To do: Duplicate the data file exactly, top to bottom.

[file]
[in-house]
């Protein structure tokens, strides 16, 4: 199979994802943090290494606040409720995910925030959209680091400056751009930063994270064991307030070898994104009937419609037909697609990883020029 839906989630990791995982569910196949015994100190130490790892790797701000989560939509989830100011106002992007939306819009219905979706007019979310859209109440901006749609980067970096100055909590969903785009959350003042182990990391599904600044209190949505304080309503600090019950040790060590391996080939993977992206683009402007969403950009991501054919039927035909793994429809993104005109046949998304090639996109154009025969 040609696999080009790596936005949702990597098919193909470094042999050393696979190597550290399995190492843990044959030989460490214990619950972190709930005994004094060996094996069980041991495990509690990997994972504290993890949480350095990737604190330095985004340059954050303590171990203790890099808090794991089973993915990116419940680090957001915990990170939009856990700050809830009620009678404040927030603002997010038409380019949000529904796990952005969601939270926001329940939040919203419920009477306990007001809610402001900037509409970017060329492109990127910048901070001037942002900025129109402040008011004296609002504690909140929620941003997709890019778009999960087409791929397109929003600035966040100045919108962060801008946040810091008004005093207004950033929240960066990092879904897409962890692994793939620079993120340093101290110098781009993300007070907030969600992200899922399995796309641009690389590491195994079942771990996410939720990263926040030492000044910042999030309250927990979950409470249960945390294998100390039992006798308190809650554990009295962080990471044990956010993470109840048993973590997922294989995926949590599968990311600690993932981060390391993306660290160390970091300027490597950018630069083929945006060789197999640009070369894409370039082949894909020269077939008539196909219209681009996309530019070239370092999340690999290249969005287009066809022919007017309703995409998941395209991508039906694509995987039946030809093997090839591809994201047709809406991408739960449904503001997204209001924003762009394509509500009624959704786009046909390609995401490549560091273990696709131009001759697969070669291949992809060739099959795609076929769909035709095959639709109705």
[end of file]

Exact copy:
[in-house]
């Protein structure tokens, strides 16, 4: 199979994802943090290494606040409720995910925030959209680091400056751009930063994270064991307030070898994104009937419609037909697609990883020029 839906989630990791995982569910196949015994100190130490790892790797701000989560939509989830100011106002992007939306819009219905979706007019979310859209109440901006749609980067970096100055909590969903785009959350003042182990990391599904600044209190949505304080309503600090019950040790060590391996080939993977992206683009402007969403950009991501054919039927035909793994429809993104005109046949998304090639996109154009025969 040609696999080009790596936005949702990597098919193909470094042999050393696979190597550290399995190492843990044959030989460490214990619950972190709930005994004094060996094996069980041991495990509690990997994972504290993890949480350095990737604190330095985004340059954050303590171990203790890099808090794991089973993915990116419940680090957001915990990170939009856990700050809830009620009678404040927030603002997010038409380019949000529904796990952005969601939270926001329940939040919203419920009477306990007001809610402001900037509409970017060329492109990127910048901070001037942002900025129109402040008011004296609002504690909140929620941003997709890019778009999960087409791929397109929003600035966040100045919108962060801008946040810091008004005093207004950033929240960066990092879904897409962890692994793939620079993120340093101290110098781009993300007070907030969600992200899922399995796309641009690389590491195994079942771990996410939720990263926040030492000044910042999030309250927990979950409470249960945390294998100390039992006798308190809650554990009295962080990471044990956010993470109840048993973590997922294989995926949590599968990311600690993932981060390391993306660290160390970091300027490597950018630069083929945006060789197999640009070369894409370039082949894909020269077939008539196909219209681009996309530019070239370092999340690999290249969005287009066809022919007017309703995409998941395209991508039906694509995987039946030809093997090839591809994201047709809406991408739960449904503001997204209001924003762009394509509500009624959704786009046909390609995401490549560091273990696709131009001759697969070669291949992809060739099959795609076929769909035709095959639709109705």